After just four hours of fixed-wing time, I was able to shoot some landings on my own, without the instructor's assistance, which impressed the hell out of him. What frustrates the hell out of me, however, is that I have not been able to translate that into consistently good landings. Most of the time, when I round out just off the surface, I get too nervous and end up pulling the nose too high too soon, "ballooning" and floating too far down the runway before my main wheels touch down. I've got it down to about six out of ten poor landings, with four out of ten being good. I'm sure not satisfied with that. Landing a helicopter seems so much easier.

The evolutions involved with crosswind landings and take-offs, when one wing must be lowered, ailerons, and elevators controlled, with rudder added for crabbing, and such, seems to be a lot riskier than coming to a controlled hover at five feet off the deck and rolling off just enough power to settle onto your skids in a helicopter. No need to balance all of those control surfaces, just pitch and power. However, not being wealthy, I can't afford to rent even a little R-22 when I want to go flying, so learning to fly this Cessna is a must if I want to spend any time aloft. I'll certainly master this, but I have to admit I think my helo instructor was FOS. (I know he was FOS when it came time to find a job flying helicopters, which he claimed would be easy to do. Lied his ass off, he did, as I couldn't get hired anywhere in the US or Canada. I'm sure he enjoyed the $32,000 I paid him getting my commercial and CFI ratings, though.)

Anyway, from time to time I may come back to this topic, to speak about how much fun it is to fly. How I enjoyed doing the helicopter search and rescue work I did briefly in the Marble Mountain Wilderness of Northern California, and once looking for a downed F-16 pilot outside of Klamath Falls, Oregon. Flying around Mount Shasta and the other mountains up there was a hoot. Much more fun than training in the flatlands. I even got to do a half-dozen landings on a ship that was docked in the harbor at Eureka, California.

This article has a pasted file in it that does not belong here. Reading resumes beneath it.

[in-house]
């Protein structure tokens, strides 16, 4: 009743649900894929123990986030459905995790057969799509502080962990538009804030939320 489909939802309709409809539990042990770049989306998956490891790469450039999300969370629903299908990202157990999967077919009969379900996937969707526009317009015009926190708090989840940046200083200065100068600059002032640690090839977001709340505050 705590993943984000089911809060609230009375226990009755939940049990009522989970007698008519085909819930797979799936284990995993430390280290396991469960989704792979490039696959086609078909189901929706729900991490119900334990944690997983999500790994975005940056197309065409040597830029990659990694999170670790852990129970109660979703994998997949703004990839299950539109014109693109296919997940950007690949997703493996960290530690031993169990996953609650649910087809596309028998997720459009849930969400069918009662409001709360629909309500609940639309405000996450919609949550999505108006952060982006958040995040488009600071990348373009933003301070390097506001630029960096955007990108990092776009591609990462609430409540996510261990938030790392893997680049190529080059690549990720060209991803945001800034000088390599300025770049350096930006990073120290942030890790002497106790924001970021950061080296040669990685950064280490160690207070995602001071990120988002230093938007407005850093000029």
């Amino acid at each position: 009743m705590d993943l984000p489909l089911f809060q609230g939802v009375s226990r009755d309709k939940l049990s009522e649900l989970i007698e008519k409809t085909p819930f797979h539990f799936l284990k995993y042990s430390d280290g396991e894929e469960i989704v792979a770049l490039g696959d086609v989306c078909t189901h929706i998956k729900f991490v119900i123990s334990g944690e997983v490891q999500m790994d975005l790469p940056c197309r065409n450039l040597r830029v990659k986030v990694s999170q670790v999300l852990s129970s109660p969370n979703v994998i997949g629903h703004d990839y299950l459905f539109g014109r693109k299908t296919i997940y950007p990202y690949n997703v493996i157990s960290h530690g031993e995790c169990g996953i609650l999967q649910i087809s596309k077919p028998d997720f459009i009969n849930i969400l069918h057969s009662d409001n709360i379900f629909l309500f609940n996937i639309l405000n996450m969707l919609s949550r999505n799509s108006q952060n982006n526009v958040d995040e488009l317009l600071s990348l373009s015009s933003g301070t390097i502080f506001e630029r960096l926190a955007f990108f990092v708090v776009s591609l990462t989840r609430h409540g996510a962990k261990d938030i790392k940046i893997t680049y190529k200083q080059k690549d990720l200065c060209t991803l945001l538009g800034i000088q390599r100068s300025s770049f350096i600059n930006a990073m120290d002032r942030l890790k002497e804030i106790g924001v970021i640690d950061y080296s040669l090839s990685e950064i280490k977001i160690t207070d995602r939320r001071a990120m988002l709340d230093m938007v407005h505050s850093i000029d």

I hope to get some mountain flying in here in Western Montana as well. Hamilton is surrounded by mountains, with the Selway-Bitterroot Wilderness to the west of us.

Take care. and thanks for stopping by.


  1. Congrats - it's a lot of fun. I've taken ground school, but have not actually flown. Many friends do fly (I work for a major avionics company, after all. We attract pilots from all over).

    Re: landings, rest assured aviation has a perfect record: we have never left one single plane up there. Every single one has landed in some way. I'm sure you've heard the old one, "any landing you can walk away from is a good one"; they also add, "and if you get to re-use the plane, it's nothing short of fantastic!"

  2. I once asked one of my father's fellow pilots about the JATO units mounted on a twin-engine Beechcraft their company (Sperry Rand Corp) owned. He told me they were there to push the aircraft clear of the runway when the engine failed on take-off :-)


Sorry, folks. I was completely ignorant about comment rules. Anyone can post, but I'd prefer a name, even if it is made up. Anonymous posts just seem cheap, if you know what I mean. Also, if you want to argue a point, that's fine. Cheap shots and name calling towards me or another person commenting (ad hominem) is rude and will get you banned. Other than that, I'd love to get some comments.